The early domes of the Middle Ages, particularly in those areas recently under Byzantine control, were an extension of earlier Roman architecture. The domed church architecture of Italy from the sixth to the eighth centuries followed that of the Byzantine provinces and, although this influence diminishes under Charlemagne, it continued on in Venice, Southern Italy, and Sicily. Charlemagne's Palatine Chapel is a notable exception, being influenced by Byzantine models from Ravenna and Constantinople. The Dome of the Rock, an Umayyad Muslim religious shrine built in Jerusalem, was designed similarly to nearby Byzantine martyria and Christian churches. Domes were also built as part of Muslim palaces, throne halls, pavilions, and baths, and blended elements of both Byzantine and Persian architecture, using both pendentives and squinches. The origin of the crossed-arch dome type is debated, but the earliest known example is from the tenth century at the Great Mosque of Córdoba. In Egypt, a "keel" shaped dome profile was characteristic of Fatimid architecture. The use of squinches became widespread in the Islamic world by the tenth and eleventh centuries. Bulbous domes were used to cover large buildings in Syria after the eleventh century, following an architectural revival there, and the present shape of the Dome of the Rock's dome likely dates from this time.
Christian domes in Romanesque church architecture, especially those of the Holy Roman Empire, are generally octagonal on squinches and hidden externally within crossing towers, beginning around 1050. An example is the church of San Michele Maggiore in Pavia, Italy. St. Mark's Basilica in Venice, with its five domes on pendentives modeled on the Byzantine Church of the Holy Apostles, was built from 1063 to 1072. Domes on pendentives, apparently based upon Byzantine models, appear in the Aquitaine region of France after the beginning of the Crusades in 1095, such as the abbey church of Fontevrault, where Richard the Lionheart was buried. A series of centrally planned churches were built by the Knights Templar throughout Europe, modeled on the Church of the Holy Sepulchre, with the Dome of the Rock at their Temple Mount headquarters also an influence. Distinctive domes on pendentives were built in Spain during the Reconquista. Also built there were Christian crossed-arch domes similar to that of the earlier Great Mosque of Córdoba, such as at the Church of the Holy Sepulchre in Torres Del Río. Gothic domes are uncommon due to the use of rib vaults over naves, and with church crossings usually focused instead by a tall steeple, but there are examples of small octagonal crossing domes in cathedrals as the style developed from the Romanesque. The octagonal dome of Florence Cathedral was a result of the expansion plans for that church from the 14th century, a part of efforts in Tuscany to build domes with exposed external profiles.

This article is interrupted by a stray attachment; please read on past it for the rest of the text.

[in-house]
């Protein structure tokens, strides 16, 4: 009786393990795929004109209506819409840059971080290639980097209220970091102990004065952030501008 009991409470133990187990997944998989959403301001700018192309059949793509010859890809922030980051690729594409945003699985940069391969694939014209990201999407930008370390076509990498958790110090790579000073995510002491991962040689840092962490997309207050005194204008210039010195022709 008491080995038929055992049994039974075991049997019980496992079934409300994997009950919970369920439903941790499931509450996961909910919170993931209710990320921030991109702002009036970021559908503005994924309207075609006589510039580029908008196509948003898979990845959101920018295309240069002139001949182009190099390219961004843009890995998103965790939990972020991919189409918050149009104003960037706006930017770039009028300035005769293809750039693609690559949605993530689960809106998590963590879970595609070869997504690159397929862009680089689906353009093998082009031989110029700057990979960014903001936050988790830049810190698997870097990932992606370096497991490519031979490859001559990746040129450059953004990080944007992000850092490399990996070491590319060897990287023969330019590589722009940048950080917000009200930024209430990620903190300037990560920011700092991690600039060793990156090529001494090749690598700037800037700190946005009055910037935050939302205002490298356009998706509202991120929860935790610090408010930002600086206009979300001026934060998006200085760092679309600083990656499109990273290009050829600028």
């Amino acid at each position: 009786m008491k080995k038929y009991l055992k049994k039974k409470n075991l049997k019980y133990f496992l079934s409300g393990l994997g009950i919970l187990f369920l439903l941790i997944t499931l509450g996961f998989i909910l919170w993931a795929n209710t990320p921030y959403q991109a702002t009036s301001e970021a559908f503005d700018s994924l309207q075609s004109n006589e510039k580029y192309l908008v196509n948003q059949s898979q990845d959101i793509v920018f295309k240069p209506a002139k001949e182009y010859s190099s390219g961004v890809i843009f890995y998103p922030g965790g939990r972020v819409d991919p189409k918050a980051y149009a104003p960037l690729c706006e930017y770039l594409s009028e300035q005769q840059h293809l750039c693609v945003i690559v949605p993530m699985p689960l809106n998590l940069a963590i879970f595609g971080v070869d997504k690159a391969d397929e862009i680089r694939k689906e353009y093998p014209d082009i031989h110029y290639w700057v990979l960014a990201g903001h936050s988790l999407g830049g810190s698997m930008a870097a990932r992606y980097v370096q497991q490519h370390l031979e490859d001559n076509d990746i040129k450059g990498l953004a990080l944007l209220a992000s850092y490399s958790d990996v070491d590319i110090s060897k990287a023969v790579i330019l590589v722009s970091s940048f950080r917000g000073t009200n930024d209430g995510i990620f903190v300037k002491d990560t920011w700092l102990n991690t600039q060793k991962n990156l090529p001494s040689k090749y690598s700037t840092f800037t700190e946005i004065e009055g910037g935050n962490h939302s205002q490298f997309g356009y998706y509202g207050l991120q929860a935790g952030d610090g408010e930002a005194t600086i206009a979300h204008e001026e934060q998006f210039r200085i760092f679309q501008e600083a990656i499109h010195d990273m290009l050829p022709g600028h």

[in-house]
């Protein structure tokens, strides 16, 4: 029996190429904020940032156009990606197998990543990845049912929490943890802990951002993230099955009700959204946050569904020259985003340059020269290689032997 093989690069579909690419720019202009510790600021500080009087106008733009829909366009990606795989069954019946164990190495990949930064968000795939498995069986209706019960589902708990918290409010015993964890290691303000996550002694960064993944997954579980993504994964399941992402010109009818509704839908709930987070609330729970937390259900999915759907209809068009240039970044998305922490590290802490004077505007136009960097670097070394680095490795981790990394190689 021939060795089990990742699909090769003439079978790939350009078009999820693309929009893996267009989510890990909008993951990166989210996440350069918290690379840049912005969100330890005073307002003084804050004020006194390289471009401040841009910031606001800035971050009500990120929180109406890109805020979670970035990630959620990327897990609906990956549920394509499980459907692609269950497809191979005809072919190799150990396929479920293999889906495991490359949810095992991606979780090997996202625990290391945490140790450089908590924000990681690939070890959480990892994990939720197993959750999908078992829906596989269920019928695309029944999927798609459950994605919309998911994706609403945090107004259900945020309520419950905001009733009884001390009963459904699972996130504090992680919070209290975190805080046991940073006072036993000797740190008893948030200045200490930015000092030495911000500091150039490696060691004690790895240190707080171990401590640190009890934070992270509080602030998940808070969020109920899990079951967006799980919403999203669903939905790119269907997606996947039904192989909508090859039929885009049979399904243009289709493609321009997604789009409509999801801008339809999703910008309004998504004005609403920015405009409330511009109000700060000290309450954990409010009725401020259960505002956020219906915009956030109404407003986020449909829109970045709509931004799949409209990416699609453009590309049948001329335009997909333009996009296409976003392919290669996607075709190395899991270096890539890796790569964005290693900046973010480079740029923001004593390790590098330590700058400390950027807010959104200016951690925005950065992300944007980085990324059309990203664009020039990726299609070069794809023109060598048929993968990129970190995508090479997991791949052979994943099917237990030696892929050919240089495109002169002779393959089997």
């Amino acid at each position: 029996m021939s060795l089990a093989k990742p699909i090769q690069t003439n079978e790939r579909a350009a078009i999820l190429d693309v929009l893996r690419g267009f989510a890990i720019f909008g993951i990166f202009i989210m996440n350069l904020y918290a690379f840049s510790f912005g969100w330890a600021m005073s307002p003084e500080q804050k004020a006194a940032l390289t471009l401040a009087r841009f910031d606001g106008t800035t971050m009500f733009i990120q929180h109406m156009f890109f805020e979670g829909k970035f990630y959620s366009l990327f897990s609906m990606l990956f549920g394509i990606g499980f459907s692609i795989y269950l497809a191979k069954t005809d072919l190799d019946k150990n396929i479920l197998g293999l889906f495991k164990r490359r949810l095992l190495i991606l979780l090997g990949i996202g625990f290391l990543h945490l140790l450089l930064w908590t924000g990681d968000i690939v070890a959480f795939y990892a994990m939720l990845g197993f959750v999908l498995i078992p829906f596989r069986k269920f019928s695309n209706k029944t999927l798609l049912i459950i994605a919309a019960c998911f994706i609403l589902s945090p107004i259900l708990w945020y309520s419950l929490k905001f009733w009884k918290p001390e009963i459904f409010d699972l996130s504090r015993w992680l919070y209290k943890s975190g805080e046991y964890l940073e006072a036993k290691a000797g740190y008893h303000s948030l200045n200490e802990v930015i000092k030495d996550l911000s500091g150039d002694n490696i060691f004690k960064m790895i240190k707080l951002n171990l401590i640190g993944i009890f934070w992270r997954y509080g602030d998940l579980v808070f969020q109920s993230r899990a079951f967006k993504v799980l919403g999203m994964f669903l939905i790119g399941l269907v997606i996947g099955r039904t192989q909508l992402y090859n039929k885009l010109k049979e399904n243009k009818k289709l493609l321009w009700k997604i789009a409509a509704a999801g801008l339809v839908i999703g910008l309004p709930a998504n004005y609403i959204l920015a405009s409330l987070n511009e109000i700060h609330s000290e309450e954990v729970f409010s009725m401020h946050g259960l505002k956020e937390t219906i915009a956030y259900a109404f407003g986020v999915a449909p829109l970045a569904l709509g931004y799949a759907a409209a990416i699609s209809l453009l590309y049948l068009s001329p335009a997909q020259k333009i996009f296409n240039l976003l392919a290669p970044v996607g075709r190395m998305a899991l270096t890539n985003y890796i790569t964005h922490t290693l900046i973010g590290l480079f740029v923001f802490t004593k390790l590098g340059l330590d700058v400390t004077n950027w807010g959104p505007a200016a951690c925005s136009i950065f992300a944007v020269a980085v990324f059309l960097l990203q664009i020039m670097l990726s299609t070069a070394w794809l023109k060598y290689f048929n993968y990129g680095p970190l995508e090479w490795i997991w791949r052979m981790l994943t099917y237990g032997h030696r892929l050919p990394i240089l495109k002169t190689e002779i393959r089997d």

The muqarnas dome type may have originated in Abbasid Iraq as single brick shells of large squinch-like cells, but it was popular in North Africa and Spain with more intricate cell patterns in stucco on a wooden inner shell. Two outstanding examples from the Moorish palace of the Alhambra in Granada, Spain, are the 14th century Hall of the Abencerrajes and Hall of the two Sisters. In 14th century Egypt, the Mamluks began building stone domes, rather than brick, for the tombs of sultans and emirs and would construct hundreds of them over the next two and a half centuries. Externally, their supporting structures are distinguished by chamfered or stepped angles and round windows in a triangular arrangement. A variety of shapes for the dome itself were used, including bulbous, ogee, and keel-shaped, and included carved patterns in spirals, zigzags, and floral designs. Bulbous minarets from Egypt spread to Syria in the 15th century and would influence the use of bulbous domes in the architecture of northwest Europe, having become associated with the Holy Land by pilgrims. In the Low Countries of northwest Europe, multi-story spires with truncated bulbous cupolas supporting smaller cupolas or crowns became popular in the sixteenth century.